From Samuel Thibault:
To provide HVM domains with virtual hardware, Xen uses a modified version of qemu, ioemu.Â It used to run in dom0 as a root process, since it needs to directly access disks and tap network.Â That poses both a problem of security, as the qemu code base was not particularly meant to be safe, and a problem of efficiency, as when an HVM guest performs an I/O operation, the hypervisor gives hand to dom0, which then may not schedule the ioemu process immediately, leading to uneven performances.
In Xen 3.3, ioemu can be run in a Stub Domain (see previous article on Stub Domains).Â That means that for each HVM domain there is a dedicated Device Model Domain that processes the I/O requests of the HVM guest.Â The Device Model Domain then uses the regular PV interface to actually perform disk and network I/O.Â That permits to restrict any harm that ioemu could do to what the regular PV interface enforces.Â On the performance point of view, the benefit is twofold: since ioemu runs directly in the same addressing space as Mini-OS, it runs more efficiently: the cost of e.g. select(), clock_gettime(), etc. is reduced a lot; since it runs as a domain, the hypervisor can directly schedule it, which permits to limit the latency of I/O operations at a minimum.Â The result is that disk performance gets even closer to native, while network bandwidth gets doubled!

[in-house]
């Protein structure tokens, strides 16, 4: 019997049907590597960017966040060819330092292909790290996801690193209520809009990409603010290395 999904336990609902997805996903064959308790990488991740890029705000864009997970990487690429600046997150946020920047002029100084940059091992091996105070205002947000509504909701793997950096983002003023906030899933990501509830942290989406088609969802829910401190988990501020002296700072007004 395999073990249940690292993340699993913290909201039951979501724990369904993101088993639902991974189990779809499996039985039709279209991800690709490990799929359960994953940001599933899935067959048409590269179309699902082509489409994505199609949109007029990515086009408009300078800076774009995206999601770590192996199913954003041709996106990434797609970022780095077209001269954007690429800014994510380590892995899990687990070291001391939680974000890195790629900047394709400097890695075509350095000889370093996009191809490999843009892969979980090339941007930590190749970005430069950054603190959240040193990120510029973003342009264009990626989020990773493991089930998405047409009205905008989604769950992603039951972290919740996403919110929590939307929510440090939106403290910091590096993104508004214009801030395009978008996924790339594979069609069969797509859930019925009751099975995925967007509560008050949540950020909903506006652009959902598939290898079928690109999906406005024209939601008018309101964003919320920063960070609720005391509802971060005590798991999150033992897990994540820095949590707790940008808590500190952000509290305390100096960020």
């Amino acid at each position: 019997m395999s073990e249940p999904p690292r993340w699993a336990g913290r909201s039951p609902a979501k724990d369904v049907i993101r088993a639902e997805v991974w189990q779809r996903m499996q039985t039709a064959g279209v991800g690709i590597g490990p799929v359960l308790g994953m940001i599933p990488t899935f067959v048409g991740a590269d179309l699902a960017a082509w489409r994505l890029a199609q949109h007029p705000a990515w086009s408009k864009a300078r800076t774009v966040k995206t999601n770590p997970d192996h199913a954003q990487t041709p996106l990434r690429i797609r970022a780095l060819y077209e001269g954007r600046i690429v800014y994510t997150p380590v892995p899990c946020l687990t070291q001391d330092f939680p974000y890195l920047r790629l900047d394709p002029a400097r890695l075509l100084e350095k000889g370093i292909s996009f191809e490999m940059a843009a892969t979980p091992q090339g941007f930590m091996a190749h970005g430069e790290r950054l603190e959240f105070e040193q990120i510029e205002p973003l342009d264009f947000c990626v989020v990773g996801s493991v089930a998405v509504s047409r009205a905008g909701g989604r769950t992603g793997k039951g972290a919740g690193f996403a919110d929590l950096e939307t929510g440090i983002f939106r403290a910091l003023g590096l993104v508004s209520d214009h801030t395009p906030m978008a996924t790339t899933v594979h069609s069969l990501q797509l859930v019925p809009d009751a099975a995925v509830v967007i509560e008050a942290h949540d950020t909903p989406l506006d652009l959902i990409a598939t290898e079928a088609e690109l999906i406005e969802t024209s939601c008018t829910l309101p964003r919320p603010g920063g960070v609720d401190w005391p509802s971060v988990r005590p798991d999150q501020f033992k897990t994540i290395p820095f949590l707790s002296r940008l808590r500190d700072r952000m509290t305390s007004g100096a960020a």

See Summit slides: